Achieve target power factor or power angle
Telematics – Remote communication, monitoring, control and diagnostics available
Around the clock aftermarket support
Reaction time – responds to changes in power factor within 150ms
Off-the-Shelf Robust Enclosure
Our Power Factor Correction System comes in a robust, off-the-shelf enclosure, ensuring durability and easy installation. Experience hassle-free integration and dependable performance for your application.
Comprehensive Control Panel
Precision Engineering for Peak Efficiency
Every component has been expertly selected and seamlessly integrated within the enclosure. Engineered for optimal performance across diverse applications, this professional-grade solution guarantees peak efficiency and unwavering reliability.
Power factor (PF) is a measure of how much of the electrical current supply is used to do physical work in alternating current (AC) electrical circuits. It is defined as the ratio of the real power (the power that does work) to the apparent power (the total power based on average Volts x average Amps). A power factor of 1 means that all of the power is being used for work, while a power factor of 0 means that no power is being used for work.
For example, electric motors typically work at a PF of 0.8 at maximum power. A 100kW motor will deliver 100kW of real power but because it has electrical inductance which requires inductive reactive power, additional Amps are supplied resulting in an apparent power of 125 kVA
There are several ways to measure power factor. Here are some of the most common methods:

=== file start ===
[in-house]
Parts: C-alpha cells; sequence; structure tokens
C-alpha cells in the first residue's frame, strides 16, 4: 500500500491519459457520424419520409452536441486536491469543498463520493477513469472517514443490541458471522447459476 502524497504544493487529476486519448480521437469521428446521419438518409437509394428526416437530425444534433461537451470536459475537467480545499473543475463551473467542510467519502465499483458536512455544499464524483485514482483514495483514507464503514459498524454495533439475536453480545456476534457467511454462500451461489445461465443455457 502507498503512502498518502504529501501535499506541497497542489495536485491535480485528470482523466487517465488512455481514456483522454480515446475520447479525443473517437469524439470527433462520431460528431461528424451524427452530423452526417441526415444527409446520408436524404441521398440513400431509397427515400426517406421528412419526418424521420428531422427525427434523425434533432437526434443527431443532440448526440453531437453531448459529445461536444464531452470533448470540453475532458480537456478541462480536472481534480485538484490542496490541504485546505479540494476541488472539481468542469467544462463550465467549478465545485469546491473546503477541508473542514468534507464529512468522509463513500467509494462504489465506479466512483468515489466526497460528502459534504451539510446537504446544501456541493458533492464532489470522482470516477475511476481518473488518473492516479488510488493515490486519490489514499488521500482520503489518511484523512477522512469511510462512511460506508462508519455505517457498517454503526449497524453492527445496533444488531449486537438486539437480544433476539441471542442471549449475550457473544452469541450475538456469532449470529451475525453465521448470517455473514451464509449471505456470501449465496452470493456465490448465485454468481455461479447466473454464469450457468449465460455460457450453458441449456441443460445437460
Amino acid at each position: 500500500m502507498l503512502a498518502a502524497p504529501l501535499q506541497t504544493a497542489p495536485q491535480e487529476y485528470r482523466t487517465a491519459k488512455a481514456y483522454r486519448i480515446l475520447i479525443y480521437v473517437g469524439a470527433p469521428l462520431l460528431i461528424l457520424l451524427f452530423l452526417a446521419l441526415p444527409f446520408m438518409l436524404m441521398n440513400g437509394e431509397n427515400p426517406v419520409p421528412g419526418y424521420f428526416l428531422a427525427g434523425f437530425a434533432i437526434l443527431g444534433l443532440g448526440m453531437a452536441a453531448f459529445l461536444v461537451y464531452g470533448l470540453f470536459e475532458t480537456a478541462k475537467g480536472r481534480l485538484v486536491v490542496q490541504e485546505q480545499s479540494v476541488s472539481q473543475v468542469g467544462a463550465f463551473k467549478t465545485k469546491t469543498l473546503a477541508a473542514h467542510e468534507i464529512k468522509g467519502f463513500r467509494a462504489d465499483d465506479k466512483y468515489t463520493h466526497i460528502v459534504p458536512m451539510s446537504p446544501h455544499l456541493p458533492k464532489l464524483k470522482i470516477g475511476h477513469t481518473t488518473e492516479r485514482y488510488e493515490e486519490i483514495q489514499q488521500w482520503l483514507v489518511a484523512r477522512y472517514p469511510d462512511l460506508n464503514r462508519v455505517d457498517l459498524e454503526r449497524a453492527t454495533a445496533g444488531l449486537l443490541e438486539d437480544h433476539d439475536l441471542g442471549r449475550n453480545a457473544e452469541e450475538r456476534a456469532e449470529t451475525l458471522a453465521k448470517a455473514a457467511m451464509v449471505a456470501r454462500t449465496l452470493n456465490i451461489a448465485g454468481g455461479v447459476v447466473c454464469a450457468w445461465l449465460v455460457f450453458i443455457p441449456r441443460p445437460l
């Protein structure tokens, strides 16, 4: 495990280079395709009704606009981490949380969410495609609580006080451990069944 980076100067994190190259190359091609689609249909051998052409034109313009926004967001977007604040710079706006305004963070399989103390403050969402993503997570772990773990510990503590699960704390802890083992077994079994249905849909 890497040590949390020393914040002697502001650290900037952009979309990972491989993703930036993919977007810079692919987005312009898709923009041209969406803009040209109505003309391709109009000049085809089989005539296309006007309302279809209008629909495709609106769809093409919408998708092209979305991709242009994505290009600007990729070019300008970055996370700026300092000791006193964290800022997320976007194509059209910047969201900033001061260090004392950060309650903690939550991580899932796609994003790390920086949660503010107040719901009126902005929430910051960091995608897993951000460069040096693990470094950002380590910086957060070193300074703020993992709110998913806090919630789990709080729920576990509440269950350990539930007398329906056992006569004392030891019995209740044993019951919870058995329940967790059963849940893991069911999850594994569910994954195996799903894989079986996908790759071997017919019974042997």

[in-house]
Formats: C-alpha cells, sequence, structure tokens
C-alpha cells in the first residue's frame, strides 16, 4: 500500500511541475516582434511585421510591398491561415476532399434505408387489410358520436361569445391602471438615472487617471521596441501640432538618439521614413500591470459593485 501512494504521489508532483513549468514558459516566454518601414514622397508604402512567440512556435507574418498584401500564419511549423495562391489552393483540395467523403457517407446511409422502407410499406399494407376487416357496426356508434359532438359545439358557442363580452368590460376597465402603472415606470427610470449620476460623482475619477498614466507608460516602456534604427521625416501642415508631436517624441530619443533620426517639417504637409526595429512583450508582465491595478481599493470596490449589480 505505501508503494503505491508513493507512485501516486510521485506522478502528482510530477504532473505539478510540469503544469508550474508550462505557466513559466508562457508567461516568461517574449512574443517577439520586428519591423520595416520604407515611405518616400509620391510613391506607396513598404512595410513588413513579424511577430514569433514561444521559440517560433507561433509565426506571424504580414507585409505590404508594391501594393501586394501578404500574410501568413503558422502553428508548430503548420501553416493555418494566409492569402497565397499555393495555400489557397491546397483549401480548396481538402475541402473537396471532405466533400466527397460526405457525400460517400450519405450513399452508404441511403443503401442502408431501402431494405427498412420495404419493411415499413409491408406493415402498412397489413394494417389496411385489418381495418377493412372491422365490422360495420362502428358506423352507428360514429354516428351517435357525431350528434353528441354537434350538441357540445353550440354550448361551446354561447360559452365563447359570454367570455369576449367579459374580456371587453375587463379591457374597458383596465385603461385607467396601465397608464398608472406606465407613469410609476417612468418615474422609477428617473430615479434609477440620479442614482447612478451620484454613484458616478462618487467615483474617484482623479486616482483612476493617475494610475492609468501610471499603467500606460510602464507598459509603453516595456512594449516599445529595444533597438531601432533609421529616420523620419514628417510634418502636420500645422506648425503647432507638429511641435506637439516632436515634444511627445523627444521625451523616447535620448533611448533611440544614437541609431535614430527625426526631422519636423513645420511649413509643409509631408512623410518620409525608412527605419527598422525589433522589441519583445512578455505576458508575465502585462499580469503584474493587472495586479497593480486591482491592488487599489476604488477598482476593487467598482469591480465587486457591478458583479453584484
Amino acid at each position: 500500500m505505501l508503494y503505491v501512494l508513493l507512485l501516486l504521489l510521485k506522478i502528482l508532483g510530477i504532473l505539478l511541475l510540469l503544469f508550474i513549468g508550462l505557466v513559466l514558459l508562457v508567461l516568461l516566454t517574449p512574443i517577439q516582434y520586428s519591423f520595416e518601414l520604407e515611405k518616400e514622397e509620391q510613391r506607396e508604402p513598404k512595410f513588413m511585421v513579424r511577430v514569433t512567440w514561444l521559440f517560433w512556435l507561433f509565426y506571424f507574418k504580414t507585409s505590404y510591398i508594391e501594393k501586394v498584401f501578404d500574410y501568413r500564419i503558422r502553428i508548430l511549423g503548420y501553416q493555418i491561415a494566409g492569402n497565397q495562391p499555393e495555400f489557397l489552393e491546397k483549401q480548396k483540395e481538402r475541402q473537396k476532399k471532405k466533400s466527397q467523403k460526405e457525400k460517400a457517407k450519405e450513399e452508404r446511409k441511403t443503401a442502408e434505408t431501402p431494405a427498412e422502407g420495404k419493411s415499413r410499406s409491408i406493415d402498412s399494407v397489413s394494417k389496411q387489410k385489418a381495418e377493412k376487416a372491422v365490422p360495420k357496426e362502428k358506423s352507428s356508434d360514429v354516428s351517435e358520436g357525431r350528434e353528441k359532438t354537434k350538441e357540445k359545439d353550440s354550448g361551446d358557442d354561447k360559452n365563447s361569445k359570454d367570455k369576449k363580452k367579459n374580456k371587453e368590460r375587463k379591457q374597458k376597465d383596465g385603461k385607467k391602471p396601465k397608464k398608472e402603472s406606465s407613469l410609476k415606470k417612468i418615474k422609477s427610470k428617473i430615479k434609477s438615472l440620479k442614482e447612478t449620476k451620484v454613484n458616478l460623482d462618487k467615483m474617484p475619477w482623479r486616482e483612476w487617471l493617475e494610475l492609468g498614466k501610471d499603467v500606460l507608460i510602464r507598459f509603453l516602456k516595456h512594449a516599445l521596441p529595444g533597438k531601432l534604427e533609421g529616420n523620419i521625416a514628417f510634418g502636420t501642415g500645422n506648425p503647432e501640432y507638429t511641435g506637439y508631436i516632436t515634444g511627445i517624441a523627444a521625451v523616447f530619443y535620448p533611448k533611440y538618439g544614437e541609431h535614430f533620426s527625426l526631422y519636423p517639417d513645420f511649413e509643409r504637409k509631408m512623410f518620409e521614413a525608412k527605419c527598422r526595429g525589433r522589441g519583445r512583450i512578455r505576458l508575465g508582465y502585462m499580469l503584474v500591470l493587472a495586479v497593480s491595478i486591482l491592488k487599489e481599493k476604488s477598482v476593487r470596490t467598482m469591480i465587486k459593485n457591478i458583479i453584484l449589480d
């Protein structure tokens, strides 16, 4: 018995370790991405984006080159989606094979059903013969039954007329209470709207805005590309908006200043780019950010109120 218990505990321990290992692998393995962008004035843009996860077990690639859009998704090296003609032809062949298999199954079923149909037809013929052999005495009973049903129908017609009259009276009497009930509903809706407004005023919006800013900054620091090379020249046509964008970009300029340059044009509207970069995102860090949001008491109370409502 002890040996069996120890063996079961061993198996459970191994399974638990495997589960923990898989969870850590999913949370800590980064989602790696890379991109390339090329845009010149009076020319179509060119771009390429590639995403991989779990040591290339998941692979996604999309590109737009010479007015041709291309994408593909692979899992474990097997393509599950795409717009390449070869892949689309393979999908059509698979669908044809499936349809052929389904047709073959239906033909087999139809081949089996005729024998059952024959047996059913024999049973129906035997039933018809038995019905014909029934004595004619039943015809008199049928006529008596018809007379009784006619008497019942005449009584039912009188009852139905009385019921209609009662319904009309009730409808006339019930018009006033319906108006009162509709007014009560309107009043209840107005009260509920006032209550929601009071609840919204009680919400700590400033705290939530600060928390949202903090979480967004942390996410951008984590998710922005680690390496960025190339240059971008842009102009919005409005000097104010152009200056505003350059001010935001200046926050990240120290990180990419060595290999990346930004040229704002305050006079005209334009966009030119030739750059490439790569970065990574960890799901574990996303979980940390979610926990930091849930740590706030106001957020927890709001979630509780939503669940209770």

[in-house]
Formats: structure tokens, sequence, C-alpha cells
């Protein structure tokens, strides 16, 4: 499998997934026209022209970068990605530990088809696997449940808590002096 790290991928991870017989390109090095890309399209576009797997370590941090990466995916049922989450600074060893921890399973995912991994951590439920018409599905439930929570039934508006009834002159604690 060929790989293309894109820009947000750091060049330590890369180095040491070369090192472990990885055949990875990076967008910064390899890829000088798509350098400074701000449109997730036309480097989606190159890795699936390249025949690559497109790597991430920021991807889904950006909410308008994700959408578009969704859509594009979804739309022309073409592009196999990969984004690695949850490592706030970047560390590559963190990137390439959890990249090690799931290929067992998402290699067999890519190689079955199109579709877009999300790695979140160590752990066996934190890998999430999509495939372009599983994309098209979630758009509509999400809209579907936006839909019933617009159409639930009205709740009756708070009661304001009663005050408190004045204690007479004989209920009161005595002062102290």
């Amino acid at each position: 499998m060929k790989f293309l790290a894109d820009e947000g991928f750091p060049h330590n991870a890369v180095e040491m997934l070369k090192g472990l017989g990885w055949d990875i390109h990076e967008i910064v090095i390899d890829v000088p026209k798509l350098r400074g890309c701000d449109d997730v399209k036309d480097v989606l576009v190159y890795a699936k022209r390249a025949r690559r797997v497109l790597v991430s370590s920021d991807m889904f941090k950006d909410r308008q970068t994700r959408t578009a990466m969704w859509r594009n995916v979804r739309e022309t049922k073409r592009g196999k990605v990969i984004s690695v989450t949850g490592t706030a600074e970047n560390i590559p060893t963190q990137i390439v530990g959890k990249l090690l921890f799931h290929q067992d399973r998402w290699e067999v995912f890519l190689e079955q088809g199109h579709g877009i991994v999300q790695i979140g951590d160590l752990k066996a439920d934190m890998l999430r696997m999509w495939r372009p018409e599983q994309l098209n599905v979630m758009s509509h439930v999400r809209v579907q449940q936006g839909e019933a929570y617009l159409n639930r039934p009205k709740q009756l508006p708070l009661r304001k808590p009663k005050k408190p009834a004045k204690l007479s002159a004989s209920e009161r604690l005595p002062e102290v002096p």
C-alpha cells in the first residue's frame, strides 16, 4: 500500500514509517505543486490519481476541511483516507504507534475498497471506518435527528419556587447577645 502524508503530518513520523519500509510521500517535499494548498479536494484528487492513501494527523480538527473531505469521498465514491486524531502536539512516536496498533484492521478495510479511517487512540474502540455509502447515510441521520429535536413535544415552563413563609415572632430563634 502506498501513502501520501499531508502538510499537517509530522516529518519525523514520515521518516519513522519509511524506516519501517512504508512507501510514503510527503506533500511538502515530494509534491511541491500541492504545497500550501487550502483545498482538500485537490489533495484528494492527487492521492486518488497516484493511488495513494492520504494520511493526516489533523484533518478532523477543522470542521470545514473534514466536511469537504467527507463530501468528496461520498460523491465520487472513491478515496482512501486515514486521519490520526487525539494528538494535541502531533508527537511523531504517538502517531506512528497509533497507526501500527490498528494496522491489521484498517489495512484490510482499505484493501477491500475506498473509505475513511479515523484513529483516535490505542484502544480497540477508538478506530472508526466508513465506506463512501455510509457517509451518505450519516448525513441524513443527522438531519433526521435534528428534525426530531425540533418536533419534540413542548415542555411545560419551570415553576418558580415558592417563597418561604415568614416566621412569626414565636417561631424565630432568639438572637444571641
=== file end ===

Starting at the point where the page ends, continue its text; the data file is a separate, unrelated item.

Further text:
- Current and voltage measurement: This method uses current and voltage meters to measure the real power based on the instantaneous Voltage x Amps and the apparent power based on the average Voltage x the Average Amps. The power factor is then calculated using the following formula:
Power factor = real power / apparent power
- Power meter: A power meter is a standard instrument that can measure power factor. These instruments typically have several features, such as the ability to measure real power, apparent power, reactive power, and phase angle.
- The power factor can also be calculated from the phase angle between the voltage and current of the AC supply.
When measuring power factor, be aware that it can change during the operating cycle of equipment.
There are several reasons why an application might have a poor power factor. Here are some of the most common reasons:
- Inductive loads: Inductive loads, such as motors and transformers, draw a large amount of reactive power. This reactive power does not do any work, but it does add to the current demanded from the supply resulting in increased apparent power, which can lead to a low power factor.
- Light loads: When motor is lightly loaded, the inductance is the same, but the real power used is lower, which results in a lower power factor. For example, if a motor is only using 50% of its rated power, the reactive current and reactive power required by the inductance will be the same, whilst the real power will reduce by 50%, resulting in the apparent power being reduced by 28%. This results in a power factor of 0.55.
- Harmonics: Harmonics are distortions in the current waveform that can cause a low power factor. Harmonics are often caused by electronic devices, such as computers and fluorescent lights.
Here are some of the signs and symptoms of poor power factor:
- High current: The current drawn by the load may be higher than expected.
- Overheating: Electrical equipment may overheat due to the higher current draw.
- Voltage fluctuations: The voltage may fluctuate due to the higher current draw.
- Harmonics: Harmonics are distortions in the current waveform that can cause problems with electrical equipment.
- High demand charges: The utility company may charge higher demand charges for a poor power factor.
- Reduced electricity bills: A low power factor means that the factory is using more reactive power than it needs, which can lead to higher electricity bills. Power factor correction equipment can help to improve the power factor and reduce the amount of reactive power being used, which can lead to lower electricity bills.